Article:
Crouzon Syndrome Patients Showcase Successful Plastic Correction Outcomes
Various genetic disorders have been discovered in infants at the time of childbirth. Genetic disorders are caused by the mutation of genes and result in different abnormalities with varying severity. One such rare genetic disorder is Crouzon syndrome, which affects not just the appearance but also the functioning of the victims. However, thanks to medical advancements in recent years, corrective surgeries have brought about desirable outcomes to the appearance and functioning of patients.
Let us take a look at how plastic corrections have brought about tremendous changes in a boy who suffered from this syndrome as an infant.
How does Crouzon syndrome affect the appearance of a person?
Crouzon syndrome is the mildest form of a disorder called “craniosynostosis.” It was first described by the French physician Octave Crouzon in 1912 when he identified a mother and daughter with bulging offset eyes, skull deformities, and facial anomalies.
Crouzon syndrome is caused by the premature fusion of the fibrous joints between certain skull bones. These fibrous joints are called “sutures.” They allow an infant’s head to grow and expand before fusing to form the skull. Premature fusion affects the normal growth of the skull. This ultimately affects the shape of the face and the head.
Infants having this genetic disorder have wide-set, bulging eyes that are misaligned, shallow eye sockets, and narrow ear canals. Their appearance is further affected by a flattened forehead and a small beak-shaped nose. Furthermore, many infants have an underdeveloped jaw as well as a cleft lip and palate (an opening in the lip and the roof of the mouth).
Abnormalities in children suffering from this genetic disorder
Crouzon syndrome is estimated to affect one out of 60,000 newborn babies. The severity of this syndrome differs from one infant to another. However, Crouzon syndrome does not affect the intelligence of a person.
Children suffering from this genetic disorder have the following difficulties.
- vision problems
- hearing loss
- breathing difficulties
- inflammation in the front of the eyes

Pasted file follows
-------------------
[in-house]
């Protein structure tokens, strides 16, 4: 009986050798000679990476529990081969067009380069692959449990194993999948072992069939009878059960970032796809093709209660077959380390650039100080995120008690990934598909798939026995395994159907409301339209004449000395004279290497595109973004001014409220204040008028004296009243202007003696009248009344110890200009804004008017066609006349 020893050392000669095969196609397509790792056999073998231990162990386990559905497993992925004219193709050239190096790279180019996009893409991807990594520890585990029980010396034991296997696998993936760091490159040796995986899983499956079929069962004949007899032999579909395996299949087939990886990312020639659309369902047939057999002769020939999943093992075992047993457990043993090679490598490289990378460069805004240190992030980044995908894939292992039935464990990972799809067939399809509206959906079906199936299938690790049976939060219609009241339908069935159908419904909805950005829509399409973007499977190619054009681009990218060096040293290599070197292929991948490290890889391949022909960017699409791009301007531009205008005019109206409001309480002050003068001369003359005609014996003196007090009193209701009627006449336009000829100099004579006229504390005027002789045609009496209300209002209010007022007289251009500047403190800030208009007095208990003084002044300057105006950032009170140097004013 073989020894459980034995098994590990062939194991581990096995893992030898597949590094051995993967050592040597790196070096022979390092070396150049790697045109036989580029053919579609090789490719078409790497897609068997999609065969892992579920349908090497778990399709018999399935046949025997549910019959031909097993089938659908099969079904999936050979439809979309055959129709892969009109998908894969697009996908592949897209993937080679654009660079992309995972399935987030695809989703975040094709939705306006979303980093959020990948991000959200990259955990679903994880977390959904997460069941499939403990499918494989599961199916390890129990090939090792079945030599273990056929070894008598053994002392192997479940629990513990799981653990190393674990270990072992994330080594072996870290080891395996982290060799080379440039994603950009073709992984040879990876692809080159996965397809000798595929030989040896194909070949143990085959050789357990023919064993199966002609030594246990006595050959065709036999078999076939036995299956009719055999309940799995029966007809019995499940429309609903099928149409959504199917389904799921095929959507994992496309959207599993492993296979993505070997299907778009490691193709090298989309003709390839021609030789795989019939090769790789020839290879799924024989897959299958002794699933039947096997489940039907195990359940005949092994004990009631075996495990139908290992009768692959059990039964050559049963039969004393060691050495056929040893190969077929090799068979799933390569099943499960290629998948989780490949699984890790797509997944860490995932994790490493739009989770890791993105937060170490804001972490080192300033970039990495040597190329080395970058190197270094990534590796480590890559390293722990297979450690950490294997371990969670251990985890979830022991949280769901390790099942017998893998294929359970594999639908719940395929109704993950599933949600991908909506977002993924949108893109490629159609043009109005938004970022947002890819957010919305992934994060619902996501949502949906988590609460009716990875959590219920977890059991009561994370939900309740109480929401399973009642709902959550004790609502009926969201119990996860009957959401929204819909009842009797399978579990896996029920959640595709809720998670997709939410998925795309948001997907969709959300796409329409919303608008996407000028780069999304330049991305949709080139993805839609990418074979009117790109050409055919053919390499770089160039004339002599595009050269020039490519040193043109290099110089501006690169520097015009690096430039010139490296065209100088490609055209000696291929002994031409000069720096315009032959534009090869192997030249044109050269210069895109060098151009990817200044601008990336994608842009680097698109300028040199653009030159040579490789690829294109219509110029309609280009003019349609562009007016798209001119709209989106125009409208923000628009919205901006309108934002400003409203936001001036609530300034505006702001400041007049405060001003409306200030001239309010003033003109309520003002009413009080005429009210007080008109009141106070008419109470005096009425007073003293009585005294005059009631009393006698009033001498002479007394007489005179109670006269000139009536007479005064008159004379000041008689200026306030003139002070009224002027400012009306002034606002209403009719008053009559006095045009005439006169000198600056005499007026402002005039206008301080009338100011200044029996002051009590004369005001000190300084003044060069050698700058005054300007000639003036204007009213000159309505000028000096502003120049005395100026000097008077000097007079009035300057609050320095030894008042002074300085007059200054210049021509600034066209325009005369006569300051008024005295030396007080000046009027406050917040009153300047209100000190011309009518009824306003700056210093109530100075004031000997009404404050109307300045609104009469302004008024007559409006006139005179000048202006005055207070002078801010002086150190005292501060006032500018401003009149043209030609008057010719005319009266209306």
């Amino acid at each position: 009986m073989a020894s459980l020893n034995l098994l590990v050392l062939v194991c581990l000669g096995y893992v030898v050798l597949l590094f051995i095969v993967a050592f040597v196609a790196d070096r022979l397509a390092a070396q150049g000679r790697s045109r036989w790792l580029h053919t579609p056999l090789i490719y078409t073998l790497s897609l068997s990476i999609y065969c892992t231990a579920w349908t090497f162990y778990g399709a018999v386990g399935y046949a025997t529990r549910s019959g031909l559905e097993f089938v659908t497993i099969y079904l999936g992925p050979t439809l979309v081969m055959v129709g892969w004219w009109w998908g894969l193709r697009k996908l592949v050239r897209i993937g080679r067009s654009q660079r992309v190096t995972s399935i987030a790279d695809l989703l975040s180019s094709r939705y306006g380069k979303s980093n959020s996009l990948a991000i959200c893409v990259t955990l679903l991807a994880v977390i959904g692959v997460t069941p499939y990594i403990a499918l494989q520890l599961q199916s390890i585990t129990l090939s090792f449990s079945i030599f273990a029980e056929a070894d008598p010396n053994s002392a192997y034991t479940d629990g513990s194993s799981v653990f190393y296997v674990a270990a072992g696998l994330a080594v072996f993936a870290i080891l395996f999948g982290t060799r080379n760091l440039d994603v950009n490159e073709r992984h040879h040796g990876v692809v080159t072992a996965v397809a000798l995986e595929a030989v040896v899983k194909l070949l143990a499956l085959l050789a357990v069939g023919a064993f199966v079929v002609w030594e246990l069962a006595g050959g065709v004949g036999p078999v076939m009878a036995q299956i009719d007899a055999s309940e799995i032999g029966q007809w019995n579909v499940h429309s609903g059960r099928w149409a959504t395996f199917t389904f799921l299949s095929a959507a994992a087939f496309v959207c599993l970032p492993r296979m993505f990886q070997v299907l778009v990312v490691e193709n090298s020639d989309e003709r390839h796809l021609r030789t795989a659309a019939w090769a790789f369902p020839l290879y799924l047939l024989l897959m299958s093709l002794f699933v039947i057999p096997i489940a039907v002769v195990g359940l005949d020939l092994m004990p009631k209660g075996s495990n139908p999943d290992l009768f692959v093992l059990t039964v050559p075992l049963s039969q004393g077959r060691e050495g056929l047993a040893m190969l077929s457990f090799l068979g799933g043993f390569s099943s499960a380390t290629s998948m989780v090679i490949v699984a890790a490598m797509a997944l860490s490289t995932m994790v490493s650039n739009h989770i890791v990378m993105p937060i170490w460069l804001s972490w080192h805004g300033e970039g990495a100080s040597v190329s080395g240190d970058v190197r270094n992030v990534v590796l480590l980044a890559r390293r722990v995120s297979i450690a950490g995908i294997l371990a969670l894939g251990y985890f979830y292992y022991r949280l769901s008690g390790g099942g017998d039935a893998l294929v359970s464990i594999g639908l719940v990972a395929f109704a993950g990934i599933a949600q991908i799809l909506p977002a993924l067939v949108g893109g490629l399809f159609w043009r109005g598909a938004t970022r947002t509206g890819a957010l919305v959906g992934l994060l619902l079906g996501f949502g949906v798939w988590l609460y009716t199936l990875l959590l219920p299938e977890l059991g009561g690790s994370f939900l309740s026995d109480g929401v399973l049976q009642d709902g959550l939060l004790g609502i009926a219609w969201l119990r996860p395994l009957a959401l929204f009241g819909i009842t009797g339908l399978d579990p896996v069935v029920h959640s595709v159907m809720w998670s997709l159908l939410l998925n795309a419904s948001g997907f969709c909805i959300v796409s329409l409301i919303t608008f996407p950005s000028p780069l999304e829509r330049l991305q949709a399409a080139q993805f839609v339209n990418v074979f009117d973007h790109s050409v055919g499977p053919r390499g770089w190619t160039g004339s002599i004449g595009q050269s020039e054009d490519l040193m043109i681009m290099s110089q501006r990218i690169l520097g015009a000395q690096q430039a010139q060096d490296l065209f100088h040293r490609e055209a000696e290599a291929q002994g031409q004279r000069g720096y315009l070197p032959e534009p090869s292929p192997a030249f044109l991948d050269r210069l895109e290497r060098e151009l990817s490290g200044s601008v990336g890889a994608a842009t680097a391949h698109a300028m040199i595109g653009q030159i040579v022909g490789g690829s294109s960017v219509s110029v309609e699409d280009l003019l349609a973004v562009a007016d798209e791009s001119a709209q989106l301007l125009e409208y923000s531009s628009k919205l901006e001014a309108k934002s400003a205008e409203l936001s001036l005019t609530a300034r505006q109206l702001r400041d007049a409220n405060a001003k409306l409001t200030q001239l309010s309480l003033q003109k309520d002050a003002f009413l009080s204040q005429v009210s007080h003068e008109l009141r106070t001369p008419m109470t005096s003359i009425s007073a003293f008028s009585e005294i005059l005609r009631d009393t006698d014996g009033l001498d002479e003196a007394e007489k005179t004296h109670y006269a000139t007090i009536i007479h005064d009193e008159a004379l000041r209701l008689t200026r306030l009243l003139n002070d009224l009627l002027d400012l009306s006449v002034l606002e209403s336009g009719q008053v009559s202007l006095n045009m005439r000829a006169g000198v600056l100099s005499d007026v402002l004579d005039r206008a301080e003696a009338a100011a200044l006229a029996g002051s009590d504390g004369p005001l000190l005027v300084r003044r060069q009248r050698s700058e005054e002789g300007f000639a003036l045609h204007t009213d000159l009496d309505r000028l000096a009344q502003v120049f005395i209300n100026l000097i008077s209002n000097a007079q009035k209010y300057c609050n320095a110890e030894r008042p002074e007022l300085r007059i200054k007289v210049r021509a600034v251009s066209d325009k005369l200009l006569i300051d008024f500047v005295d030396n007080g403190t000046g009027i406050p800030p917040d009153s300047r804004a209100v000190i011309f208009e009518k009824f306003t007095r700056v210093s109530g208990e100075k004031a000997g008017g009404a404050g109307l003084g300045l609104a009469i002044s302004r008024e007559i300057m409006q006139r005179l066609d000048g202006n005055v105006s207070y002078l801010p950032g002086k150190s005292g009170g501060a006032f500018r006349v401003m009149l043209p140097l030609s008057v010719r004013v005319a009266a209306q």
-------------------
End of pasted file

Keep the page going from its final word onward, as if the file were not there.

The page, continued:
- drying of cornea
- fluid build-up in the brain
- sleep apnea
Plastics corrections for Crouzon syndrome
The deformities caused by Crouzon syndrome can be corrected optimally through plastic corrections that involve single or multiple surgeries, depending on the severity of the syndrome. Treating this requires the expertise of multiple specialists like pediatricians, oral surgeons, neurosurgeons, ENT specialists, ophthalmologists, and plastic surgeons. Look at the pictures above and observe the different stages of plastic corrections carried out for a child suffering from Crouzon syndrome.
The plastic corrections for Crouzon syndrome children are a long-drawn process. It requires cooperation and coordination between the doctors, the parents, and the child. The postoperative appearance corrects all anomalies to an optimum level and helps the child to function better.
Plastic corrections involve several procedures.
- Calvarial vault remodeling: This corrective surgery is usually performed on infants to reshape the skull when they are less than one year old.
- LeFort 3: This procedure is typically done between seven and ten years of age to correct the midface.
- Facial Bipartition (Monobloc): This procedure is usually carried out between seven and ten years of age to correct the alignment of the forehead with the midface.
- Box osteotomy: This procedure is done around 12 years of age once the child grows permanent canine teeth. It helps to narrow the distance between the eyes.
- Orthognathic surgery: This oral surgery is done around 16 to 18 years of age to improve the biting action.
- Rhinoplasty: This is the final facial surgery that is performed to improve the projection of the nose using a rib graft.
In general, the parents of children having Crouzon syndrome are highly stressed and guilty. They undergo counseling sessions to overcome these negative feelings. Furthermore, even before the plastic correction procedures begin, these parents are made aware of the prognosis (details of the treatment, expected outcome, chances of recovery, and recurrence).
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